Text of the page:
Listening to Andrea Brachfeld and Son Charanga's Back with Sweet Passion album is like investing in a time machine. You're going back to the late 1960s or early 1970s when you set the CD to repeat play.
There's little to find fault with in Back with Sweet Passion, with its stylish, traditionally Latin rhythms and the courtly bob of the lite sound of flute that pervades the entire performance. While there are actually no stars on this disc, there would be no music without the lilting call of the flute and its incredible range of emotions. The lead singer creeps in among the instrumentals at times, most notably in the energetic "Fajardo Medley," lending a hot salsa sound to the band. A great band.
While you wouldn't call flutist Andrea Brachfeld's follow-up CD, Remembered Dreams, a Latin album necessarily, there are very strong elements of Latin jazz coursing through this 45 minute CD, most notably the opening track, "Le Metro J" which contains some fine conga and percussion work from Louis Bauzo. The spry flute and dancing piano make this mambo number one of the most arresting of the set.
Both albums have movement, fine production values and a sense of sunshine about them that will make them ill-fitted to night listens. Between the cha-cha-chas and the bossa nova and sweet ballads, there is little a new age/Latin jazz lover won't find embedded in these cool choice of moods.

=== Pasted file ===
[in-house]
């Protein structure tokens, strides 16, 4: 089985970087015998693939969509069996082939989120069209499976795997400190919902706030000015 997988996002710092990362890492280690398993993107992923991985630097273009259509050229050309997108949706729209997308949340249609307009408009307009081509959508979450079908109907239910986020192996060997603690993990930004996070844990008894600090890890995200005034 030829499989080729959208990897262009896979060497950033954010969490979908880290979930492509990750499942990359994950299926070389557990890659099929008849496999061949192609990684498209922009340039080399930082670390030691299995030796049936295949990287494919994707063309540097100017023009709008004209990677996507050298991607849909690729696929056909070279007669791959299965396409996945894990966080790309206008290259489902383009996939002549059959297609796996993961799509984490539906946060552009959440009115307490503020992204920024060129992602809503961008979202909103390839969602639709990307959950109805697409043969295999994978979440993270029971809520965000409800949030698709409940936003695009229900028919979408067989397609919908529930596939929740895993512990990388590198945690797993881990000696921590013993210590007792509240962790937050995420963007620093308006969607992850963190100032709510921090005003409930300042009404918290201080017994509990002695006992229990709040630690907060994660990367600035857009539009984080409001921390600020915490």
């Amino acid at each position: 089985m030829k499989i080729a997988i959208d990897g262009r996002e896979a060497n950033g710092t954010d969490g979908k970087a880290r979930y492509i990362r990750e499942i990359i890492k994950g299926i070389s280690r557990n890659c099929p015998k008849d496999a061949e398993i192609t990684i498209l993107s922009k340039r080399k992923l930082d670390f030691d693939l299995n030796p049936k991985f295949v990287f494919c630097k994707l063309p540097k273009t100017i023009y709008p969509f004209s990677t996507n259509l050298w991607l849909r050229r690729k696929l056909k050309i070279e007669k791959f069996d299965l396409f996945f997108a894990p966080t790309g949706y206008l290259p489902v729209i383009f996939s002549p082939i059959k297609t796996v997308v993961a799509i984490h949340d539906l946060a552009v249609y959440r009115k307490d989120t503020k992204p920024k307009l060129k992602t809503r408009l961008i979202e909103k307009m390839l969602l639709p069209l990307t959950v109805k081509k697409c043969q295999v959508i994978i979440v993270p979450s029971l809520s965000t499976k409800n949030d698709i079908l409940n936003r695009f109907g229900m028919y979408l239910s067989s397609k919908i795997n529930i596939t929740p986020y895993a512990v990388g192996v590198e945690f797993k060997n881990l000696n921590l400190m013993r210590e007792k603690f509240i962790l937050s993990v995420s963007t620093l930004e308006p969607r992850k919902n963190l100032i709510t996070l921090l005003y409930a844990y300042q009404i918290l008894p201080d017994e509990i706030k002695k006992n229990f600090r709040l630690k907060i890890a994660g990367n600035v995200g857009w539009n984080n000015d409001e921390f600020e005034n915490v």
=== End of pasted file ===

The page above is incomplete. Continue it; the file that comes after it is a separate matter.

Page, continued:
Her style of blow is not breathy, but lite and intelligent, responding to the upbeat musical world around her. She's joined by some fine instrumentalists on Remembered Dreams, including Taurey Butler who taps out a mean solo in the 6-minute 'Osiana.' This is a song comprised of many parts and grows on your soul like nuclear ivy, progressing and reaching out among the clicks of Chuggy Carter's happy-handed percussion playing.
"I started to take piano lessons at age 6 and soon after that my piano teacher, Mr. Janowski, told my mother that I had a lot of rhythm and I could probably play jazz. When I was 10, I started to study the flute in school. I preferred the flute as I was not forced to practice the flute. I was accepted into the High School of Music and Art in 1969 on the piano; but since there were so many pianists they asked me if I could play another instrument, so I played a little flute and they said I was in. At age 16, I formed my first Jazz quartet and played my first gig at St. Peter's Church, the Jazz Church in Manhattan. I grew up in Spring Valley, New York. From there we moved to France for a year, then back to Manhattan. I moved around a lot after that and eventually settled in New Jersey."
The fact that her label is called Latin Cool obviously illustrates in which direction Andrea's jazz roots were growing.
"I think that since statistics show that Hispanics are the fastest growing 'minority' ethnic group in the country right now, it's about time that the music which has been supported by the culture for many years be given the exposure and respect it deserves. This music is part of the culture in the sense that dancing is an integral part of the culture. Many other ethnic groups have appreciated this music for many years and the fact that the music is finally being recognized in the mainstream is wonderful as it has been a part of most of my adult and musical life for a long time."